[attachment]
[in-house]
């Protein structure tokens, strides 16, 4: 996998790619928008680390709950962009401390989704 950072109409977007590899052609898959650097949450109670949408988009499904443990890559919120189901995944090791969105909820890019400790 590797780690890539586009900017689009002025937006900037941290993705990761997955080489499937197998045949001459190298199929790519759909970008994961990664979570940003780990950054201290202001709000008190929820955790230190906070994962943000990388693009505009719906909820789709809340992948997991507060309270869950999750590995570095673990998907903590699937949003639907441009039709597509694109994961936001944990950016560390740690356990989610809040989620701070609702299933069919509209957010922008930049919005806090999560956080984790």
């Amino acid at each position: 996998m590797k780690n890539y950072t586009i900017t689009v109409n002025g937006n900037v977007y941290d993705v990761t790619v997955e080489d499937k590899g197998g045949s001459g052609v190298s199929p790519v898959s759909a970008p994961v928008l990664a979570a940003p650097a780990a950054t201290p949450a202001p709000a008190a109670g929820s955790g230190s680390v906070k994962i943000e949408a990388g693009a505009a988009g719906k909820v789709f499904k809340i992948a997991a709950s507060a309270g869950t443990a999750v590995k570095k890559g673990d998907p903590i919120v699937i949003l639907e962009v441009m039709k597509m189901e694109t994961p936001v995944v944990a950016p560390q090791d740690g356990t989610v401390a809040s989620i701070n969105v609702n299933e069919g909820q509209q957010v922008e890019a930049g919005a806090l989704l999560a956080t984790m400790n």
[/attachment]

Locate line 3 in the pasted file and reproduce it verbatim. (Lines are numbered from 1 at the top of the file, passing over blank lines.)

């Amino acid at each position: 996998m590797k780690n890539y950072t586009i900017t689009v109409n002025g937006n900037v977007y941290d993705v990761t790619v997955e080489d499937k590899g197998g045949s001459g052609v190298s199929p790519v898959s759909a970008p994961v928008l990664a979570a940003p650097a780990a950054t201290p949450a202001p709000a008190a109670g929820s955790g230190s680390v906070k994962i943000e949408a990388g693009a505009a988009g719906k909820v789709f499904k809340i992948a997991a709950s507060a309270g869950t443990a999750v590995k570095k890559g673990d998907p903590i919120v699937i949003l639907e962009v441009m039709k597509m189901e694109t994961p936001v995944v944990a950016p560390q090791d740690g356990t989610v401390a809040s989620i701070n969105v609702n299933e069919g909820q509209q957010v922008e890019a930049g919005a806090l989704l999560a956080t984790m400790n």